A brief guide to legislation for trees

The following advice applies to England only and is for guidance purposes only. Some trees are protected by legislation, and it is essential that you establish the legal status of trees prior to carrying out works to them. Unauthorised work to protected trees could lead to prosecution, resulting in enforcement action such as fines or a criminal record. Tree Preservation Orders, Conservation Areas, Planning Conditions, Felling Licences or Restrictive Covenants legally protect many trees in the UK.

Tree Preservation Orders (TPOs)

TPOs are administered by Local Planning Authorities (LPA) (e.g. a borough, district or unitary council or a national park authority) and are made to protect trees that bring significant amenity benefit to the local area. This protection is particularly important where trees are under threat.

All types of tree, but not hedges, bushes or shrubs, can be protected, and a TPO can protect anything from a single tree to all trees within a defined area or woodland. Any species can be protected, but no species is automatically protected by a Tree Preservation Order.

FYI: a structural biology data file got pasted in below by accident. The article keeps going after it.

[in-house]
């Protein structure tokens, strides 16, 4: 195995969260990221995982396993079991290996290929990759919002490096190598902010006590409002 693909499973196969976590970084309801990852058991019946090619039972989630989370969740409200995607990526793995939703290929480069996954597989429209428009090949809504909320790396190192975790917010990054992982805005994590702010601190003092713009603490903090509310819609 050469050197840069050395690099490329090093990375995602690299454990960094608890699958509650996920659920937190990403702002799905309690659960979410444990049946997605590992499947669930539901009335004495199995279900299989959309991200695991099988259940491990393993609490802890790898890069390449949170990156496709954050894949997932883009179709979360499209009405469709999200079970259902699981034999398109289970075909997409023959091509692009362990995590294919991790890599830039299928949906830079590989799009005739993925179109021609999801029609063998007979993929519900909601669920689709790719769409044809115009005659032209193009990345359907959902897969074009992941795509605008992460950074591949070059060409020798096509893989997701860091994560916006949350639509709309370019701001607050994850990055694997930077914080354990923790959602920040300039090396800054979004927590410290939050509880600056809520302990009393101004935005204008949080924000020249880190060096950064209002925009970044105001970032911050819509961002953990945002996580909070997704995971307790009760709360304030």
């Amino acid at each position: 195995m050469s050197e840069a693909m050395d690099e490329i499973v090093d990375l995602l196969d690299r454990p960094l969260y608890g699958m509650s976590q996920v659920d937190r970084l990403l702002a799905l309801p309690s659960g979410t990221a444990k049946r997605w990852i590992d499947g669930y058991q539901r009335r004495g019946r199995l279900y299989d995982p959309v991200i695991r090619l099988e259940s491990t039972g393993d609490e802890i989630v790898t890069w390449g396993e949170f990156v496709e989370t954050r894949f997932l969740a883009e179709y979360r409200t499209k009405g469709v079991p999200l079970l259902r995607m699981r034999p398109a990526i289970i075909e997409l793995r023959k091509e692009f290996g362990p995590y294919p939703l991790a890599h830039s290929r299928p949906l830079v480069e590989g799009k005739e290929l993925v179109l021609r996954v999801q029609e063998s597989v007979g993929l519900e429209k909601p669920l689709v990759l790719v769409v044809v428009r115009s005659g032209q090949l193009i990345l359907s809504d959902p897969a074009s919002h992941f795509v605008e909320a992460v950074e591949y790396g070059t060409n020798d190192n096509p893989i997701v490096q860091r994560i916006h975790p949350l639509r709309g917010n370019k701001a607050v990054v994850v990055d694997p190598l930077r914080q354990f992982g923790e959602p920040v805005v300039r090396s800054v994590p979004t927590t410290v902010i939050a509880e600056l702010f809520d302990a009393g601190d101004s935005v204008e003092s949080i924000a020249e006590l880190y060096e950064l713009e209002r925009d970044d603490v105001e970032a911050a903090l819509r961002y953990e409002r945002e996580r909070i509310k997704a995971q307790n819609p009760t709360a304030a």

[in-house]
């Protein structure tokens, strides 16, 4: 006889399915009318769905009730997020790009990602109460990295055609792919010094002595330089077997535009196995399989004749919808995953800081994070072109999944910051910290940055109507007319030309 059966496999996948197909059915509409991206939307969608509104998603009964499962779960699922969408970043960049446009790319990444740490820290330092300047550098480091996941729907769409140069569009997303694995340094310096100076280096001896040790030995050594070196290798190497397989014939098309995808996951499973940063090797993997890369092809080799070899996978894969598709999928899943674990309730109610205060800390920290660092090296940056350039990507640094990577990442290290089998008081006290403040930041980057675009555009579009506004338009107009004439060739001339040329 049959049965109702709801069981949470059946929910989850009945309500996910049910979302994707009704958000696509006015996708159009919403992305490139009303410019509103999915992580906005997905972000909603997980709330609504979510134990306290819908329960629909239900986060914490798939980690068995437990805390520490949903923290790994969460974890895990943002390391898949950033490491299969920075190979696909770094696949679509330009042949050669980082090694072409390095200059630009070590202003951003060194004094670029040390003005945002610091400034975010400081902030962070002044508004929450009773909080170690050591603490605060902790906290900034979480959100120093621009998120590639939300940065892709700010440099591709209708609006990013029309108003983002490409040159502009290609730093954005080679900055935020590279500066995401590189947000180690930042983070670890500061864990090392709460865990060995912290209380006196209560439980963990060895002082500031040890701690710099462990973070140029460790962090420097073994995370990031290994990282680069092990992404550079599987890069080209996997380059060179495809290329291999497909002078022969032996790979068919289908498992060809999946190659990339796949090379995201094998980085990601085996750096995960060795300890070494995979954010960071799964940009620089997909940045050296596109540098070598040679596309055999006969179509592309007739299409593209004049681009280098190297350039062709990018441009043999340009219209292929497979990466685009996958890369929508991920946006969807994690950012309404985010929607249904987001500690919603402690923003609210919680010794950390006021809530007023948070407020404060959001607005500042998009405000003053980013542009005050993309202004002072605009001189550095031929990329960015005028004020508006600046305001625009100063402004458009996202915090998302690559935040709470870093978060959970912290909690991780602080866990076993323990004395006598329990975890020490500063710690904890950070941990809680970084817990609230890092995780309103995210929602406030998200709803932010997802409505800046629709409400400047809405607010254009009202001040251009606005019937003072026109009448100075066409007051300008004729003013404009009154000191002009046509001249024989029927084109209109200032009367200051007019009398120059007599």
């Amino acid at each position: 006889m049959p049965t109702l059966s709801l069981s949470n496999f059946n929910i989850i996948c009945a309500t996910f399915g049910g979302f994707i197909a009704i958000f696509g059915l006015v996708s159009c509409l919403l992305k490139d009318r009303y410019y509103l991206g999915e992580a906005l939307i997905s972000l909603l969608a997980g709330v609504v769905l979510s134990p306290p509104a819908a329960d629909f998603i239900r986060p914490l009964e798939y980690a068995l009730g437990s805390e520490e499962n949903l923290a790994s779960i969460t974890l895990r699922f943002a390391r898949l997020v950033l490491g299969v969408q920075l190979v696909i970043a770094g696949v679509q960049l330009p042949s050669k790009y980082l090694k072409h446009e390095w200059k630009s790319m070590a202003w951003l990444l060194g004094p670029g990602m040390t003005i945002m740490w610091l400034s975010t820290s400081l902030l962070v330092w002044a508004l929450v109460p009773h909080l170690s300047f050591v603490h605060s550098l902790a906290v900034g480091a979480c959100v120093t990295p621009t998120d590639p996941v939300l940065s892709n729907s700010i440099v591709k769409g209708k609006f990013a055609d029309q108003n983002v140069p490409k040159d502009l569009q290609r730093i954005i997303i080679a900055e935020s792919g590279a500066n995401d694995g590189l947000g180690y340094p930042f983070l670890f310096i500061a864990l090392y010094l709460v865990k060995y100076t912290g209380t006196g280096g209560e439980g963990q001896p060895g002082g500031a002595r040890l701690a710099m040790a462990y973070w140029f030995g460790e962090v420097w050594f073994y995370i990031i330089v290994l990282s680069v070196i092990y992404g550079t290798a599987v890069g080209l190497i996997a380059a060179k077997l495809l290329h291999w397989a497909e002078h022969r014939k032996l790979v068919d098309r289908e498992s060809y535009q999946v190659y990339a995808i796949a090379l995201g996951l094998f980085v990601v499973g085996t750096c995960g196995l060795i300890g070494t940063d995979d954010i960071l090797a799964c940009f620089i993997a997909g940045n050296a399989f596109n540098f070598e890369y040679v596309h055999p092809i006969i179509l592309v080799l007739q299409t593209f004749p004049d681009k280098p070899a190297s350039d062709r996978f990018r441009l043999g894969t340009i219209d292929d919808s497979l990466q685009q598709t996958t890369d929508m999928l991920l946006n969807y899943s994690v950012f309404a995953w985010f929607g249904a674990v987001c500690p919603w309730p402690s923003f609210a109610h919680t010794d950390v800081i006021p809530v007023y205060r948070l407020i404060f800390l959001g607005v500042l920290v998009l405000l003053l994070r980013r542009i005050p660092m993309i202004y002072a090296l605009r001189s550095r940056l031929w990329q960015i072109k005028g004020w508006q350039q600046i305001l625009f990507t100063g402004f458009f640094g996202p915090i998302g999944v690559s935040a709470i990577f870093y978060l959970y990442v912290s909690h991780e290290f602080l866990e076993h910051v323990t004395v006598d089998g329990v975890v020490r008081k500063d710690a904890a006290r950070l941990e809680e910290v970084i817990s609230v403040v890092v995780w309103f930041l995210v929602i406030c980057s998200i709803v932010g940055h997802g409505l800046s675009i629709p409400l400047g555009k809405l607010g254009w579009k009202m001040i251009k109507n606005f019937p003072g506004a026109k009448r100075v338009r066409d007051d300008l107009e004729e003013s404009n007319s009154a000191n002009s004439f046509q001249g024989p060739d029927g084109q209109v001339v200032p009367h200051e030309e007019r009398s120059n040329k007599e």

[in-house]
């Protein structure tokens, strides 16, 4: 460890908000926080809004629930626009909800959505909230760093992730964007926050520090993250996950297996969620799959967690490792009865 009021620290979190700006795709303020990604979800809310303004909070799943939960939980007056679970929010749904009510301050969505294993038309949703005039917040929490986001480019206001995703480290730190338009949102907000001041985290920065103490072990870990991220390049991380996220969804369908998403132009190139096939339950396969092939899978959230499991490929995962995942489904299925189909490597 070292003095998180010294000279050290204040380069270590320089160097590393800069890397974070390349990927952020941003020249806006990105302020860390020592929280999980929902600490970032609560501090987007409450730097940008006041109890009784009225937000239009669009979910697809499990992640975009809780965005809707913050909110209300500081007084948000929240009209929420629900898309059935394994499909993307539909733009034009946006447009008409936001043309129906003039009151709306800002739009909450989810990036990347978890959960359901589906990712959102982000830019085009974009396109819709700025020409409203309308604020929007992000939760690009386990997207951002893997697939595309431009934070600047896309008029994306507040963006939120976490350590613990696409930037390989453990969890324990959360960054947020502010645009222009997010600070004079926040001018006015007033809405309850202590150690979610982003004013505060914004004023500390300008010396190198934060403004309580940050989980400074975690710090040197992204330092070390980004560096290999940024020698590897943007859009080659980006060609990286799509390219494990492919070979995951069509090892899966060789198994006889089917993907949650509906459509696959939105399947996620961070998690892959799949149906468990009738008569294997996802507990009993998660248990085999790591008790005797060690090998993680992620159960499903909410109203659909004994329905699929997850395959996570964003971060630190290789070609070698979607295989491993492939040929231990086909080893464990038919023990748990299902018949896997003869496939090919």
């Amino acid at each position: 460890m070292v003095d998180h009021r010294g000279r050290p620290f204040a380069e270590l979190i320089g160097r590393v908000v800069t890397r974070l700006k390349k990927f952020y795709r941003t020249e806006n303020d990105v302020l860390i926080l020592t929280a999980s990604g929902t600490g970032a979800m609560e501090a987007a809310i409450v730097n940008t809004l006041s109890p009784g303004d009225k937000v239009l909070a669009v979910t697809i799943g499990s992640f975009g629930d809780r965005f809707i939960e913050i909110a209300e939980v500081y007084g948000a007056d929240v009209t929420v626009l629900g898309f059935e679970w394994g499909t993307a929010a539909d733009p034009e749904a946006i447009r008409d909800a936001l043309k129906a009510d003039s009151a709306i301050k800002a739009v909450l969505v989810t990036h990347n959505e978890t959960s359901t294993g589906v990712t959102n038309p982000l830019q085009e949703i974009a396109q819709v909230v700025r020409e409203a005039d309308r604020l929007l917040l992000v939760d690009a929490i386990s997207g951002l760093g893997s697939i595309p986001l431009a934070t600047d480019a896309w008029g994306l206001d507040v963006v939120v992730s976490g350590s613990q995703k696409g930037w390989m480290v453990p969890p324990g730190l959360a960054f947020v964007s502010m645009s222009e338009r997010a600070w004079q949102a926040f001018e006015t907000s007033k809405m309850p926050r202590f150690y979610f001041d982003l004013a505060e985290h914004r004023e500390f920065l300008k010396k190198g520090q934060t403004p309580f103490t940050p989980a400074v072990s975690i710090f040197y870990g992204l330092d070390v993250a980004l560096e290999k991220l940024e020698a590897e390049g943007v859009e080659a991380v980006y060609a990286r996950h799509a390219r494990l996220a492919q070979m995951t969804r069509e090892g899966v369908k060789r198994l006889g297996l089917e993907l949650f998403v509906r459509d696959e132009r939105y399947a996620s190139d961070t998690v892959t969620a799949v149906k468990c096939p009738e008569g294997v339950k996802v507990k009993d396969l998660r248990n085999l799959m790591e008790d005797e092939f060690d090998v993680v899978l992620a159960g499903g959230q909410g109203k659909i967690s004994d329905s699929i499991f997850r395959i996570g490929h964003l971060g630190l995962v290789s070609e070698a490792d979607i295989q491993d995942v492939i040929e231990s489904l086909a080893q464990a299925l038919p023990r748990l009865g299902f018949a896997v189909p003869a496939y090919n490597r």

A TPO is a written order which, in general, makes it a criminal offence to cut down, top, lop, uproot, wilfully damage or wilfully destroy a tree protected by that order, or to cause or permit such actions, without the authority’s permission. Anyone found guilty of such an offence is liable. In serious cases the case may be dealt with in the Crown Court where an unlimited fine can be imposed.

To make an application to carry out tree works you will need to complete an application form and submit it to the LPA. The form can either be submitted through the Planning Portal or directly to the

LPA. You can find out more about TPOs in the Department for Communities and Local Government guide titled Protected trees: A guide to tree preservation procedures (withdrawn 7 March 2014) and it’s replacement The National Planning Policy Framework and relevant planning practice guidance document with particular reference to Tree Preservation Orders and trees in conservation areas. You might also find it helpful to seek the advice of a tree surgeon prior to making an application. A directory of Arboricultural Association Approved Contractors can be found here.